“Questions about web coding in my day job are replaced with ‘do you ever get an erection when you model?’ on the weekends”
Inside the bright room of a grand office building in Bristol, a man who is fully uniformed is sitting in front of a desktop. He has been staring at the screen for the whole morning, but he has to carry on. That’s his job, as an experienced IT programmer…
Several hours later, however, when he finishes the work, none of his colleagues would have imagined that he will show up in a life drawing session in Cardiff, teaching adult students drawing while doing the modeling work in person.
Intellectual IT programmer & artistic naked/life model. It is difficult to combine the two distinct jobs together and connect them to the same person. Gujon, who works in the IT industry, has been a life model for seven years. Apart from his normal office work, he runs his own adult self-modeling and tutoring services for hen parties and ladies’ birthdays.
He says, “Teaching ladies how to draw the human body is a nice artistic departure from sitting by my desk in front of a computer. I enjoy and relaxed about being naked as well, so that’s also a million miles away from wearing a shirt and tie in the office.”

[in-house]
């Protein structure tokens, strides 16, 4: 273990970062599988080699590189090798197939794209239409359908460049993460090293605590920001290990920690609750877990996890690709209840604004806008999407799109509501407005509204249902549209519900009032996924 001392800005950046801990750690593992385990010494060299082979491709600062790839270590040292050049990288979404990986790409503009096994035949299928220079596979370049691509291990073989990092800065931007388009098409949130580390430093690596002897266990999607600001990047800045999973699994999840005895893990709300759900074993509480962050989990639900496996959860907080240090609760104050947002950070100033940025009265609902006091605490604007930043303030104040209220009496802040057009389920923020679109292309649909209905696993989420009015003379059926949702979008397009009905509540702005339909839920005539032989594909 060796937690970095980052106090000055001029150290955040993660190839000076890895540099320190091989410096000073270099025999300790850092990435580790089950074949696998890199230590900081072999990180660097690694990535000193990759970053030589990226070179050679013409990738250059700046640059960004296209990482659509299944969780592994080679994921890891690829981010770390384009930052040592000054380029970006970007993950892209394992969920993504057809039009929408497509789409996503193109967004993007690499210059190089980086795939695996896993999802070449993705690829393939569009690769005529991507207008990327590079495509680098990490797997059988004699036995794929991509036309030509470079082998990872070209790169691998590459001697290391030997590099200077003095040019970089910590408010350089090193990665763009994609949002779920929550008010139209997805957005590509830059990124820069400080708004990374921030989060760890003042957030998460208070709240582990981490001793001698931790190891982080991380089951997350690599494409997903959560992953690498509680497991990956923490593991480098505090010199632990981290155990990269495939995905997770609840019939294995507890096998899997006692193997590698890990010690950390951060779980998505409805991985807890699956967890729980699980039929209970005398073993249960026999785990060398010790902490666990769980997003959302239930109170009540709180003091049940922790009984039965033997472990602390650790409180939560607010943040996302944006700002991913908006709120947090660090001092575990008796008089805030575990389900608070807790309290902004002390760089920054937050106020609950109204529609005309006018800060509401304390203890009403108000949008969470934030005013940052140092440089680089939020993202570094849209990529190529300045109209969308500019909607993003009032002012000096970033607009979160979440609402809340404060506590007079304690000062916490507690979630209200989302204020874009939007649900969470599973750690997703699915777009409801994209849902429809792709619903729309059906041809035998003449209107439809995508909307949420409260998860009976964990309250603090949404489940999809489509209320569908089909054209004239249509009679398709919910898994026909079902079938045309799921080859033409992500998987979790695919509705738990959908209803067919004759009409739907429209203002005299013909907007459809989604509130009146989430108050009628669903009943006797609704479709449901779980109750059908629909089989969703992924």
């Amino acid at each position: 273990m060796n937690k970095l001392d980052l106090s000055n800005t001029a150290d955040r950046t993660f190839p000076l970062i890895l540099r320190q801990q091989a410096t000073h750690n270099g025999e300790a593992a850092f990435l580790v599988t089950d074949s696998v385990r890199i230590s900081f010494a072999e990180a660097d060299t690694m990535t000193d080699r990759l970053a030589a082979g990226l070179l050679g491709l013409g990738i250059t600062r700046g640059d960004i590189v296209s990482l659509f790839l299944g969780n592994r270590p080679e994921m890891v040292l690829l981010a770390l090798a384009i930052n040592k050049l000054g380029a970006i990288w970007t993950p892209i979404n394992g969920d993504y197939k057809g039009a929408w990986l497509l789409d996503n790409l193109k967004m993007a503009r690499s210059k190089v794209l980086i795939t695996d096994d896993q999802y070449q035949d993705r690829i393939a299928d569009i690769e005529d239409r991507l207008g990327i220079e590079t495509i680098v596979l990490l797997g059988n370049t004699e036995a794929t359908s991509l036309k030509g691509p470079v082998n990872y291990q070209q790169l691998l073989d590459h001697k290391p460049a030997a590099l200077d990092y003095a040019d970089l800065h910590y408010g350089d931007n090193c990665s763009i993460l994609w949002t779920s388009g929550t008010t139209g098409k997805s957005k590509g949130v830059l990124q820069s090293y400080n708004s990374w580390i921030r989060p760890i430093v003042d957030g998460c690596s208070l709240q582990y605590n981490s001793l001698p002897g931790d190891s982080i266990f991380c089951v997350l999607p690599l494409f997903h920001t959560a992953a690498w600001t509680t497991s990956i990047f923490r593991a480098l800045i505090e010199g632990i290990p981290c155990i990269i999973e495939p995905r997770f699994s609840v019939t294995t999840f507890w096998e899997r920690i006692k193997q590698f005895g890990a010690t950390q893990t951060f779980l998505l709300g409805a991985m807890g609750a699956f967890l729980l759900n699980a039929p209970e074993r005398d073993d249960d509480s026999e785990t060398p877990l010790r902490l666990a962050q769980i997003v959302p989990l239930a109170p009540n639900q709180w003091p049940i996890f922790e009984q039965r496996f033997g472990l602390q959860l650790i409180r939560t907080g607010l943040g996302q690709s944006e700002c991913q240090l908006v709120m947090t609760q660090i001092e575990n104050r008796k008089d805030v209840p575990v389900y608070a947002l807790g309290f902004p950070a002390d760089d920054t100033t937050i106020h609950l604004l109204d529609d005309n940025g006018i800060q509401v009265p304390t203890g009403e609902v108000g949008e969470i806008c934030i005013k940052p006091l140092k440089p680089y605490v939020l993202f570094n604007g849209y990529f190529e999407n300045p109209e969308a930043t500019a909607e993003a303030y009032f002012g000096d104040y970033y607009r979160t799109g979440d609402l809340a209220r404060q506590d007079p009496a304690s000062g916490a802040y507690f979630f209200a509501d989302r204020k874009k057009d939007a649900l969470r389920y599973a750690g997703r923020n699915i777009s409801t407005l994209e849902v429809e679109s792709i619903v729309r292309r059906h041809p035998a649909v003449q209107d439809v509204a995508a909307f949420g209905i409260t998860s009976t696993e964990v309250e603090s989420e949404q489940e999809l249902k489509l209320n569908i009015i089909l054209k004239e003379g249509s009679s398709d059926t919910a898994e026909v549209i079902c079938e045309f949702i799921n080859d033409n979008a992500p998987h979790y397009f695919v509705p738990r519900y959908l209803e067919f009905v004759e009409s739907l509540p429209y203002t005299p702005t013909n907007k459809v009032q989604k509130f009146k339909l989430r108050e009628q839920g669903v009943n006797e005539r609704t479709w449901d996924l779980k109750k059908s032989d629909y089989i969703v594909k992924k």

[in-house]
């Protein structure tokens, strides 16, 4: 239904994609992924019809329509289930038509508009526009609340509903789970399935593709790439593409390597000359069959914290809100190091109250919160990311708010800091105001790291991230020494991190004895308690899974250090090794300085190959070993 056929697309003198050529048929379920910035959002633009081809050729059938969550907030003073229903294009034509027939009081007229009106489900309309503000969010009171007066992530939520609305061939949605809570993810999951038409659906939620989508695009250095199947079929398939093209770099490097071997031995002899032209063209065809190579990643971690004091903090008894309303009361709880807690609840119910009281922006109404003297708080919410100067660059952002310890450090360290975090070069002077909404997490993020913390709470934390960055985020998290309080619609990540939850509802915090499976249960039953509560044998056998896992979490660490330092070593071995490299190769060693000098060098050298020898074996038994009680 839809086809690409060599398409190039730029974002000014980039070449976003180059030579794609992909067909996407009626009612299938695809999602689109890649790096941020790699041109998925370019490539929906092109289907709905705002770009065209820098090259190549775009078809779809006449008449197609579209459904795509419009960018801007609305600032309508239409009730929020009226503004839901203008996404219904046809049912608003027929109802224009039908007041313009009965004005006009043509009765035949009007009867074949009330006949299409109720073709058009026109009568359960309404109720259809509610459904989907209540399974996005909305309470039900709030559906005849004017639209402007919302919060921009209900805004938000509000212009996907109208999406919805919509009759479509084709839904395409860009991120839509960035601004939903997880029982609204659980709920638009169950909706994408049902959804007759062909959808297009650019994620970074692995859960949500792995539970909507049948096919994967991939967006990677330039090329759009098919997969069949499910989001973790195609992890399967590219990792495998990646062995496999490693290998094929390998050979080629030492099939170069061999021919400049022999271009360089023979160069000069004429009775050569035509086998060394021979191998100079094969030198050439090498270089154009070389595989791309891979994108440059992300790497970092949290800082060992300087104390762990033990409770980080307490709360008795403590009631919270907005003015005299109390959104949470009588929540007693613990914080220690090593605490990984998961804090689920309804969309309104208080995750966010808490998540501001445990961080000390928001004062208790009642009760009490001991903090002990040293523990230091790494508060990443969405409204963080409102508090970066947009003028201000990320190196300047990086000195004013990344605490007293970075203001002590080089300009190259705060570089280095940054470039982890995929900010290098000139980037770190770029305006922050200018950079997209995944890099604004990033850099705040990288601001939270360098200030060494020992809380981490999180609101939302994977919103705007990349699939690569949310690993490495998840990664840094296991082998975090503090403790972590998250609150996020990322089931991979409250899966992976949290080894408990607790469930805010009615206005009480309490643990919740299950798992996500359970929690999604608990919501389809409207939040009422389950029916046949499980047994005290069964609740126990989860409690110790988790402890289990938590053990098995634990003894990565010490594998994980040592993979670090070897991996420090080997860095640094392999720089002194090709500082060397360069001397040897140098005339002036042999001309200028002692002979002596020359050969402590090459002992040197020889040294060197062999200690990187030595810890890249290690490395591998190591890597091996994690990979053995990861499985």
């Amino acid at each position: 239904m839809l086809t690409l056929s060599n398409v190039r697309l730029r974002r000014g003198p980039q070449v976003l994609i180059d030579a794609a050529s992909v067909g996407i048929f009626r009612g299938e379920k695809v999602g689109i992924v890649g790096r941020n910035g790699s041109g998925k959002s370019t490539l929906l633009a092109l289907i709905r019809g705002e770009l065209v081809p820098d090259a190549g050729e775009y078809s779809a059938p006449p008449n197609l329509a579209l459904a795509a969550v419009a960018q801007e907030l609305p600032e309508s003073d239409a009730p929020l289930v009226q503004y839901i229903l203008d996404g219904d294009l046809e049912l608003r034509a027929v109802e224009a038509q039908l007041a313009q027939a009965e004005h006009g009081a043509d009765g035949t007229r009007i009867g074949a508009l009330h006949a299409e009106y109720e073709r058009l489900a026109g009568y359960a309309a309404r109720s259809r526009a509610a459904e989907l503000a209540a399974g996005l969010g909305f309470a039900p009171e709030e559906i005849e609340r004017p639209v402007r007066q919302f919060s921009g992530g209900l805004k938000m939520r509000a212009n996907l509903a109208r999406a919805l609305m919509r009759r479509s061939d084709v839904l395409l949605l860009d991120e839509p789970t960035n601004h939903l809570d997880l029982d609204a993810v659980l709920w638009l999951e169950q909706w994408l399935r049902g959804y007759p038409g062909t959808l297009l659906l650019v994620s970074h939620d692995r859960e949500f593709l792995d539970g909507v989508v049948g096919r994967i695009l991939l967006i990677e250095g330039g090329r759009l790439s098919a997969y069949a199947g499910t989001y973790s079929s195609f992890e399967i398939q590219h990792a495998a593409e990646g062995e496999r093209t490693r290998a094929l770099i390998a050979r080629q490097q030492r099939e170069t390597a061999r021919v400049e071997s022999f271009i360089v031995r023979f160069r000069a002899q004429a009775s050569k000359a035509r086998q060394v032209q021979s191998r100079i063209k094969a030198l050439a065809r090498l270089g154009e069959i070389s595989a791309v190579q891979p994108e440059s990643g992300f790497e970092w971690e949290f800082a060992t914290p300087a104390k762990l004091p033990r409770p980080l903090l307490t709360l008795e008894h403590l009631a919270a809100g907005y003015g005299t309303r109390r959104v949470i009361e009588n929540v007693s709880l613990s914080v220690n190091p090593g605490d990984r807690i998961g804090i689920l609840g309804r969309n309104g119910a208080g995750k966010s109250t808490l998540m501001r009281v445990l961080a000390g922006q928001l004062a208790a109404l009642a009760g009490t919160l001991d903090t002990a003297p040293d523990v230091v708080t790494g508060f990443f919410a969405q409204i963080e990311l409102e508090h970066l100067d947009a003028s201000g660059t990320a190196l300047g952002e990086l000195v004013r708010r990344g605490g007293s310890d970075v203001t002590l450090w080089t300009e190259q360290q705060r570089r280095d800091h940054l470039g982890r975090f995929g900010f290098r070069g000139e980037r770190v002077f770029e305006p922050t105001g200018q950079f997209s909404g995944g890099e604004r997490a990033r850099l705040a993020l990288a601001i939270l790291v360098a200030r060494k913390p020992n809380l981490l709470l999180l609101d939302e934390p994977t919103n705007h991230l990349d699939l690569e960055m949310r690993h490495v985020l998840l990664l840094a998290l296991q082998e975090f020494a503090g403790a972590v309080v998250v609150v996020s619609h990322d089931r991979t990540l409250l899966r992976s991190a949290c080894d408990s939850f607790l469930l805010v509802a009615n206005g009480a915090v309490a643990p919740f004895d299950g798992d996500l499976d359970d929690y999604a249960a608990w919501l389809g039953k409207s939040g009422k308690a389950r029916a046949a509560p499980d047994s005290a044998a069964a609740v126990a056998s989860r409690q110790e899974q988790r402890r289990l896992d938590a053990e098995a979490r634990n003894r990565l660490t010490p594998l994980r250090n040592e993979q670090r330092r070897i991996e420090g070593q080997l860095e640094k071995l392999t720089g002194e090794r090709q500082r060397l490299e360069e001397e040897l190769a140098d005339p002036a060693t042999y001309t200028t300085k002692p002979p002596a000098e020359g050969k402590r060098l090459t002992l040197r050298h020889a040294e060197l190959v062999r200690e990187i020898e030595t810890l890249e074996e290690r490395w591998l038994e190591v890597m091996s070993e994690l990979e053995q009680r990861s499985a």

Gujon has loved drawing since he was a child. He used to draw famous faces and his own while looking in the mirror. Moving on to draw the whole human body was something that naturally happened when he grew up. He started off at traditional life drawing learning centres, and the switch of roles from an art student to a life model was nothing but a coincidence.
“I was drawing at classes for many years and one day, the model didn’t turn up. In that situation, there was no class because there was no model. So from somewhere in my brain, I volunteered to be the model. ‘With no experience’, I said, ‘I will do it if you want’; and the tutor said ‘yes.’”
“This was actually one of the most frightening things I’ve ever done in my life. And after doing it for 2 hours, the tutor kept asking me to return to model…”
Gujon said he could still clearly remember how nervous he was when he modeled in the nude for the first time. “Actually it took me two years to get rid of the fear. And now, it’s absolutely fine.”